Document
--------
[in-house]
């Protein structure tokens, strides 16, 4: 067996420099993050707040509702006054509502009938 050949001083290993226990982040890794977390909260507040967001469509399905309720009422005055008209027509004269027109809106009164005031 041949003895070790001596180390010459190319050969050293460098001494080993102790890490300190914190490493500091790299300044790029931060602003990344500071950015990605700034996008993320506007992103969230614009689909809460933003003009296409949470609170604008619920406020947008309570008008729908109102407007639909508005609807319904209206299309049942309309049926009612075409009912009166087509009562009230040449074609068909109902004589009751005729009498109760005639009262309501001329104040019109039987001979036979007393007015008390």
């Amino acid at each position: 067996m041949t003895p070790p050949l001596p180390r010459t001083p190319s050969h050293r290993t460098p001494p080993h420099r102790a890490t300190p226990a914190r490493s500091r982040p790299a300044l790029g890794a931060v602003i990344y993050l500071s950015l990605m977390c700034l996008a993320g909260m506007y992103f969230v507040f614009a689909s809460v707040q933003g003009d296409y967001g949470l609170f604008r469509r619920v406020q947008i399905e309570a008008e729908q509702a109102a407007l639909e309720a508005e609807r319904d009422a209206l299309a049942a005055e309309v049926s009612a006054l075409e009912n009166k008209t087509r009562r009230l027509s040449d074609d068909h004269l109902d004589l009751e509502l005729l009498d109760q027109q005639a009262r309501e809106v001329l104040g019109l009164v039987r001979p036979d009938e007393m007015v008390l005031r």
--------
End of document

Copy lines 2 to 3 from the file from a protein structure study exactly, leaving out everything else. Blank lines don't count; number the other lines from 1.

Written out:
């Protein structure tokens, strides 16, 4: 067996420099993050707040509702006054509502009938 050949001083290993226990982040890794977390909260507040967001469509399905309720009422005055008209027509004269027109809106009164005031 041949003895070790001596180390010459190319050969050293460098001494080993102790890490300190914190490493500091790299300044790029931060602003990344500071950015990605700034996008993320506007992103969230614009689909809460933003003009296409949470609170604008619920406020947008309570008008729908109102407007639909508005609807319904209206299309049942309309049926009612075409009912009166087509009562009230040449074609068909109902004589009751005729009498109760005639009262309501001329104040019109039987001979036979007393007015008390």
């Amino acid at each position: 067996m041949t003895p070790p050949l001596p180390r010459t001083p190319s050969h050293r290993t460098p001494p080993h420099r102790a890490t300190p226990a914190r490493s500091r982040p790299a300044l790029g890794a931060v602003i990344y993050l500071s950015l990605m977390c700034l996008a993320g909260m506007y992103f969230v507040f614009a689909s809460v707040q933003g003009d296409y967001g949470l609170f604008r469509r619920v406020q947008i399905e309570a008008e729908q509702a109102a407007l639909e309720a508005e609807r319904d009422a209206l299309a049942a005055e309309v049926s009612a006054l075409e009912n009166k008209t087509r009562r009230l027509s040449d074609d068909h004269l109902d004589l009751e509502l005729l009498d109760q027109q005639a009262r309501e809106v001329l104040g019109l009164v039987r001979p036979d009938e007393m007015v008390l005031r």